We got donuts, they got greens and plenty of 'em!
We visited the Green City Market today with Joan. We found no neighbors, but Joan knew half the inhabitants. It was a lot of fun and much different than the Oak Park market even if they both have Nichols Farm.
Here Nichols seemed almost an afterthought, the giant Dominicks to a bunch of mom-and-pop stands. I mean Nichols boasts Illinois produce, but do they grow any right here IN Chicago. 70th street produce, which actually has its "farm" on 73rd brings new meaning to the word local produce. I got some yukon gold taters from them, although I had slight reservations. Do the words superfund mean anything to you?
Everything is supposed to be organic here, but we all know Nichols is just "unsprayed", and I do not think the Michigan fruit was organic either. On the other hand, Joan says that Red Hen bakes special loafs that are organic just for the market. Any chance to get Red Hen's superior baked goods, organic or not is a good chance. Still, there were a lot of stand proclaiming their purity.
Organic means mostly veg. I said to Ms. VI that if the percantages at Oak Park were 50% fruit, 25% veg and 25% flowers; Green City would be 75% veg, 20% fruit and 5% flowers. This was not the place to grab those glads. Plus, having only one Michigan fruit vendor saved the agony of deciding which peaches, plums and berries actually were the best.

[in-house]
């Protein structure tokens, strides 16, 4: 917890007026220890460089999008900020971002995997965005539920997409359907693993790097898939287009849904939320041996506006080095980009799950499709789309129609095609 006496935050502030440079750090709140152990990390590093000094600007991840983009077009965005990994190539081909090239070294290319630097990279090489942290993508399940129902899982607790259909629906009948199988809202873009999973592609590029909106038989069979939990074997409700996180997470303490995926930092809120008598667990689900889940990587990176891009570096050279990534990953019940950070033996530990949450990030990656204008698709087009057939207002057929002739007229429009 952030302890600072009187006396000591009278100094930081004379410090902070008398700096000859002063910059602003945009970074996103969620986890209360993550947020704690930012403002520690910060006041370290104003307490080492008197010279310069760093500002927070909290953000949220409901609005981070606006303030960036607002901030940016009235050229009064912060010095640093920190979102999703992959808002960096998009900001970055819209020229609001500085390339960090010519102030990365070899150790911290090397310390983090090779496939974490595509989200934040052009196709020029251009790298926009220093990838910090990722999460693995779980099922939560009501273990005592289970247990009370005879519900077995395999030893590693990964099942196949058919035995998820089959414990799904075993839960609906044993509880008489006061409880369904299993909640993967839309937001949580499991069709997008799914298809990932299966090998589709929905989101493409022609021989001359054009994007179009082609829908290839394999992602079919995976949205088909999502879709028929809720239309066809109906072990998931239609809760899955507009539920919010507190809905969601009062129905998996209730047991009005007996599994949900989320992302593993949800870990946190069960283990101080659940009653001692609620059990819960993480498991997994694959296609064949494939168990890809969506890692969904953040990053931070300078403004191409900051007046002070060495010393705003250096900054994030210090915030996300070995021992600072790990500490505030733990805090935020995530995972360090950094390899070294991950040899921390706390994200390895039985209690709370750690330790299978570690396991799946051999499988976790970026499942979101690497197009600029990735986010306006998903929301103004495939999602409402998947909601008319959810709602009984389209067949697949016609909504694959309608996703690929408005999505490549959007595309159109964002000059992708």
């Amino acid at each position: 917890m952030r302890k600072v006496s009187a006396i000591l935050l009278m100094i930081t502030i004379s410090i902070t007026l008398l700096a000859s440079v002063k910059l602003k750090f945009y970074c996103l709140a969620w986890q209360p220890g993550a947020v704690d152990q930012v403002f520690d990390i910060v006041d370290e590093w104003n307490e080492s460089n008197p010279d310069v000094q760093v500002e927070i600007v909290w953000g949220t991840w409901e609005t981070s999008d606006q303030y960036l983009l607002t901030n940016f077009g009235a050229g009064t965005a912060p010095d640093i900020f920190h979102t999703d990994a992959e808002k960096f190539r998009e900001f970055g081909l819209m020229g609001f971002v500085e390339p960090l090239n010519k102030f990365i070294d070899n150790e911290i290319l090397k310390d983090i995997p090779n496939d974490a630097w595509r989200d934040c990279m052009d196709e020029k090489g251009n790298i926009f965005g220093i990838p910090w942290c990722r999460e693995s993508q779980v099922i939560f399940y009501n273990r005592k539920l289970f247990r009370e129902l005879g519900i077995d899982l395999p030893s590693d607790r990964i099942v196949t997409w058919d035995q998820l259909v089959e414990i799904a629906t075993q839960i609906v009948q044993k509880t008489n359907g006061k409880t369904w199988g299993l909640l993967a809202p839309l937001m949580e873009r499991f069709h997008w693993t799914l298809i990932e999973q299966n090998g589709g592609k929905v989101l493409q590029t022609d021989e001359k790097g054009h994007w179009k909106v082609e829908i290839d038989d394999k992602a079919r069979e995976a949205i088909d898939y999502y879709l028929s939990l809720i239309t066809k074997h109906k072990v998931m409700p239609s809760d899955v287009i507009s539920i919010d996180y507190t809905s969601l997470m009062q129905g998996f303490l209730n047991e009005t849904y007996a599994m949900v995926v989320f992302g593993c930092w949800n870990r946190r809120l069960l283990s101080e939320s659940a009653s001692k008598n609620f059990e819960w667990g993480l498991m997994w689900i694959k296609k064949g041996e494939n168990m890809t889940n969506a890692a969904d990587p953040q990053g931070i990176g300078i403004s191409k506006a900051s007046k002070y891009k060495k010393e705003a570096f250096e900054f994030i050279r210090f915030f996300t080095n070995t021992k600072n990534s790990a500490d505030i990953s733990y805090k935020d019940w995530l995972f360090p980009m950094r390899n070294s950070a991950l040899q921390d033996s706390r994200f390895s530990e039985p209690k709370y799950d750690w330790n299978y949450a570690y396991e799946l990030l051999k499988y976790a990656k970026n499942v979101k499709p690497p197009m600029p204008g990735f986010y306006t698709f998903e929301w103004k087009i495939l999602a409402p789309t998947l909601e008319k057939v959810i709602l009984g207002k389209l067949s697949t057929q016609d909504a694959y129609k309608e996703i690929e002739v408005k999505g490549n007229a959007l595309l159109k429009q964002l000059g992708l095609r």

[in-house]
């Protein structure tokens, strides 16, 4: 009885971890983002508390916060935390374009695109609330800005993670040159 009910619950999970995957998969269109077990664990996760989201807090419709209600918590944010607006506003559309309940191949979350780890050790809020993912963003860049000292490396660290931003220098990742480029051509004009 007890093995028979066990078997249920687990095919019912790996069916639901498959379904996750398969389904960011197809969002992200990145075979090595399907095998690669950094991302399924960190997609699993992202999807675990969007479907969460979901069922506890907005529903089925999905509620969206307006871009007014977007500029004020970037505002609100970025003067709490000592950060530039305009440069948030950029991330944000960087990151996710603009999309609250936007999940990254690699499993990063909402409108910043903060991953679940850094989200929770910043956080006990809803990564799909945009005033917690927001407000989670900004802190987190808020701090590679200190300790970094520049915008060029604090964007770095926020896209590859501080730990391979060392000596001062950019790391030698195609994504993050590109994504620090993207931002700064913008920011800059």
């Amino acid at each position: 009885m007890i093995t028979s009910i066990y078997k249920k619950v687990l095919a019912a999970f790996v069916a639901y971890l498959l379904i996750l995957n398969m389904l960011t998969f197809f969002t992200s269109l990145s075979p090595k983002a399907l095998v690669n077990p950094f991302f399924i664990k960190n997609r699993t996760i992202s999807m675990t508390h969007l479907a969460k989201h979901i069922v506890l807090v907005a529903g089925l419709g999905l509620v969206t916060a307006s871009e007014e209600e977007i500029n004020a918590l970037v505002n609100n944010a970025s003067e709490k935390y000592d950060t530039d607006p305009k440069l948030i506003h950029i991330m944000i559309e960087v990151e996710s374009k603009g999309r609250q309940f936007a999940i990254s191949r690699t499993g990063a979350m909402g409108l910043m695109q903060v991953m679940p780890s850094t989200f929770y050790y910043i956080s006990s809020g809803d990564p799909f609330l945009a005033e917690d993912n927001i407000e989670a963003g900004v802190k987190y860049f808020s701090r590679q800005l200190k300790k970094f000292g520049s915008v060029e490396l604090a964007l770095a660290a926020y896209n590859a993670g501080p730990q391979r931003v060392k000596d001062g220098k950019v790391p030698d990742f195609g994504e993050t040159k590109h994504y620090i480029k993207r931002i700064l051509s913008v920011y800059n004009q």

It was a place to find things not seen in other markets. I liked best Kinnikinnick Farms with their plethora of Molto Mario goods. Black cabbage (cavola nero), red dandelion, puntarelle, and a bunch of other Italian named greens I never heard of all beckoned one to cook medeteranian. We also grabbed some fresh oregeno oozing with aroma.
Even more herbs were at the place across from Kinnikinnick. I especially liked smelling the fresh lavender even if I no need to buy it. Make what? Another stand had some tired looking zuchini but a wide array of peppers including some thai stingers, serranos and cherry bombs. I meant to get some of the thai's to bring to Yum Thai for them to add next time to my steak salad (I read that cakeage thread, do you think there is a chiliage cost?).
We got a slight disorientation when we saw Herbally's Herb's vinegar stand an Oak Park standard and employer of one of the chowhounditas favorite baby sitters. I almost expected a donut after that. Other non-produce people include the aforementioned Red Hen, two, yes two beef people and a cavier tent. The cavier people were awfully generous with their samples, and it's neat stuff, especially the cajun version. Maybe someone will bring it to the next chowathon.
In an ideal world, I'd make two market stops each week. Regardless, if I could only do one, I'd be plenty happy.
I've linked to a complete listing of the market vendors. Note, not everyone was there today and some, like the smoked trout people, were depleted by the time we arrived (say 10 am).
Maybe see you there next week!